• What would hybrid working mean for our team? What would need to be in place for us to work effectively in a hybrid way?
  • What are the potential risks or challenges for our team about working in a hybrid way? How can we overcome them?
  • How will we work the 6 days as a team?
  • How do we ensure the future workplace principles and behaviours are embedded into the service and teams?
  • When we are working in this new way, how can we ensure that we are inclusive, fair and work with in a healthy way?

Remember that a move to hybrid working represents a fundamental change after what has already been a challenging period for many people. It is likely that people will experience this change in different ways. Some will be excited, others may be anxious or concerned and you will need to show empathy, concern and consideration for all points of view.

How hybrid working needs to work and be managed in practice will vary extensively according to the type of work being undertaken – be prepared to engage in ongoing conversations with your team and adapt your approach as you learn what works and what does not. You may need to try different methods and approaches to determine what works best for your particular situation.

Communication

Effective hybrid working is facilitated by strong communication. Communication needs to be more intentional and planned in a hybrid environment, as there might be fewer casual or ad hoc conversations. Exactly how a hybrid team needs to communicate will vary depending on its size and the types of roles being undertaken.

Communication in a hybrid team requires a different approach to communicating with an office based or fully remote team. However, the key principles of good communication remain; employees need to have the information that they need, in a timely way, to allow them to successfully undertake their work.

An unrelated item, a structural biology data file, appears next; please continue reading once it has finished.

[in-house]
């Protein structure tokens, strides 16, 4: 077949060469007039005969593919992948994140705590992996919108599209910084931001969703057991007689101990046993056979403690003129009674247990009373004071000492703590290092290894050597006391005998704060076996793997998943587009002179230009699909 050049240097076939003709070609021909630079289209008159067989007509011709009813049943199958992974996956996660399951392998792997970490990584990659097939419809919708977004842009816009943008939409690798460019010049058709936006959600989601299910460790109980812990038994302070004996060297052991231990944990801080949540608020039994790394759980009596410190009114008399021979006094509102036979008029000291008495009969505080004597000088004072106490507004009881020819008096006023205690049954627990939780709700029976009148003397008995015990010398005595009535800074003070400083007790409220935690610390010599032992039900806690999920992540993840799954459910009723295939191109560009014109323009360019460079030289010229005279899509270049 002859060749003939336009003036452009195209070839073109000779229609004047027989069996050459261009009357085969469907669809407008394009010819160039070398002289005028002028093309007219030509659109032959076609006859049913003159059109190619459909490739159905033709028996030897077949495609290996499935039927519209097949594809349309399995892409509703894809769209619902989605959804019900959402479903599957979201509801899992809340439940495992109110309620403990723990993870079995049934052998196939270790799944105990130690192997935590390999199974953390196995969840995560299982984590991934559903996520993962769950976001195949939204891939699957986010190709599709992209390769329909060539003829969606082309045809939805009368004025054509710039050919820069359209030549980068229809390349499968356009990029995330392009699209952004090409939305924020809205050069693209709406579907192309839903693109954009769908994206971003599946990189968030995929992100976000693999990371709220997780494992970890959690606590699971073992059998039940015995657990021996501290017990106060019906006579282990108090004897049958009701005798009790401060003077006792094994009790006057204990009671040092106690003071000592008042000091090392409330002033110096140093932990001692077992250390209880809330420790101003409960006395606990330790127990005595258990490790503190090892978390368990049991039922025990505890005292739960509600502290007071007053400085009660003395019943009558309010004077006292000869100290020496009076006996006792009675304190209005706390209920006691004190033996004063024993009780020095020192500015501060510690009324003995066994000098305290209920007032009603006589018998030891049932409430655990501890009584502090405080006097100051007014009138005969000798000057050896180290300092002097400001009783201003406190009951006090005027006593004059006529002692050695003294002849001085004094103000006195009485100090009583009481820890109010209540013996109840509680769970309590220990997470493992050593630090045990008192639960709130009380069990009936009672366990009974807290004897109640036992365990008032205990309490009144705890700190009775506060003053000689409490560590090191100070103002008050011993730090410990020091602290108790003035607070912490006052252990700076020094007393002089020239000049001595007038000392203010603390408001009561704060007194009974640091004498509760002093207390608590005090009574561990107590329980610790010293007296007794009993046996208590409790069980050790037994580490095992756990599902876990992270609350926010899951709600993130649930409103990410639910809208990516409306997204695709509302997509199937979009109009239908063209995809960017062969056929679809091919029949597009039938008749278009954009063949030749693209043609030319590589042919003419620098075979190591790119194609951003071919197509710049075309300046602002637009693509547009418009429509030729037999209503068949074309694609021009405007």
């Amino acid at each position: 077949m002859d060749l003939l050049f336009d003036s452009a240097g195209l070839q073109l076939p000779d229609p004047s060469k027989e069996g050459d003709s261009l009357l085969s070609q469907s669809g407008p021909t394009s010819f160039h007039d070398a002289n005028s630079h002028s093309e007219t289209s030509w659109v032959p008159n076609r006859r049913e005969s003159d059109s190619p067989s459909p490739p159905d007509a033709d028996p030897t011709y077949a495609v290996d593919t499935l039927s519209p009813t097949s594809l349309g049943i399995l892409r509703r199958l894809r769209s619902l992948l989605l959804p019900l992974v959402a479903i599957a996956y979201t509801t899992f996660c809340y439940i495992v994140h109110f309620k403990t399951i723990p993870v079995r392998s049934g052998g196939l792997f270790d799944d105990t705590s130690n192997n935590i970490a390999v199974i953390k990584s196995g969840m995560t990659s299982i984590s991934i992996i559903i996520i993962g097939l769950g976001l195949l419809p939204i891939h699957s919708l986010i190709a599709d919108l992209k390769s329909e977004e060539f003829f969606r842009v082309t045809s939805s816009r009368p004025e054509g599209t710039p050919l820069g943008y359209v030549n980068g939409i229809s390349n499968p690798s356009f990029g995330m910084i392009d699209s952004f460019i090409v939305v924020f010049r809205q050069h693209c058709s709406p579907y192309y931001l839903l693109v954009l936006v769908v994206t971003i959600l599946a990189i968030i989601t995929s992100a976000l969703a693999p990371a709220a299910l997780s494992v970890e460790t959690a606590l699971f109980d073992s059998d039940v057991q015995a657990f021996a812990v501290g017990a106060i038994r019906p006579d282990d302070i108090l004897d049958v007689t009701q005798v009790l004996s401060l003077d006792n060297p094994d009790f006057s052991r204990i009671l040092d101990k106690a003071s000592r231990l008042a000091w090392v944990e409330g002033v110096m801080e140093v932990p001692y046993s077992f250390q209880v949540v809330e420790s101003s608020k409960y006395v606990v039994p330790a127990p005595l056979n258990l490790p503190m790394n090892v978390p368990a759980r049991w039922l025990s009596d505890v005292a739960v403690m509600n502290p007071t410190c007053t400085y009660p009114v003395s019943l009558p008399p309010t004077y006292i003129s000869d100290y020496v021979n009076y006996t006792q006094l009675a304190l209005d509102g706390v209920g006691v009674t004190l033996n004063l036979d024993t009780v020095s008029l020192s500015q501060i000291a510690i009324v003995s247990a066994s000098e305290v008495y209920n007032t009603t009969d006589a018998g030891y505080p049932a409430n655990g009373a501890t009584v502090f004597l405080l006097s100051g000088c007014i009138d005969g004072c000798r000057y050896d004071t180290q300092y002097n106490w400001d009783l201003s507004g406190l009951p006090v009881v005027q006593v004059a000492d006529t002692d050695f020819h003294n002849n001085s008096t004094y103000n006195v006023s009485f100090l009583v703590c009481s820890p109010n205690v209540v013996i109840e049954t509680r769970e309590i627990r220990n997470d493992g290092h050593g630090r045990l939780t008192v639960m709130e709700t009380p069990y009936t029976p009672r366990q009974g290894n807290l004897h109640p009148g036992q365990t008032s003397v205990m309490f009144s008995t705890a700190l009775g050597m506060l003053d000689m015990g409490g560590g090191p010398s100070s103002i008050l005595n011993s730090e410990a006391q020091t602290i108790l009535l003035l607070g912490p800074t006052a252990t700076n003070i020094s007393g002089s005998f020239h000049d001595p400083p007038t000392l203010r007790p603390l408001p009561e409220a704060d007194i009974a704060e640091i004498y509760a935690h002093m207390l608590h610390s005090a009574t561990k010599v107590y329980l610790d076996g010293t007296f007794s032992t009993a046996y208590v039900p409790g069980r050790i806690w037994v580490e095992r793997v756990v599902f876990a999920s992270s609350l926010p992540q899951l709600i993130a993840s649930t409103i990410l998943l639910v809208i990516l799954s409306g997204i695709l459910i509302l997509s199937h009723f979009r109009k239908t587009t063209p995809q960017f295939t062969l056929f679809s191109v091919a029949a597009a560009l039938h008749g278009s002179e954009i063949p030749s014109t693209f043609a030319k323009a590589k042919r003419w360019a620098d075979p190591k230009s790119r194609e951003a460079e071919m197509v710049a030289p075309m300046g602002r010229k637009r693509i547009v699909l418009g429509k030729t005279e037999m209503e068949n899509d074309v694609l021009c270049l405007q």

Good communication is a shared responsibility across the team; engage the team in a discussion about the best ways to communicate. Consider some of the following:

  • Discussing and agreeing arrangements for meetings. How often does the team need to meet, and for what purpose?  When should meetings be online, and when should they be face-to-face? What other ways are there to communicate other than meetings? 
  • Deciding upon key communication channels. There are many different ways to communicate – but too many can be overwhelming. It can be helpful to agree primary channels for particular purposes. For example, deciding to communicate via teams chat instead of email for team communication not requiring a meeting.
  • Agree a mechanism for sharing who is working where and when. This could include using status updates, auto-signature messages or even a ‘people on a page’ plan sharing working days, locations and hours.

One of the most important factors in communicating with a hybrid team is ensuring that information reaches everyone, wherever and whenever they are working. Equal access to information and knowledge is key to preventing communication issues and feelings of unfairness.

Updated on 3rd March 2022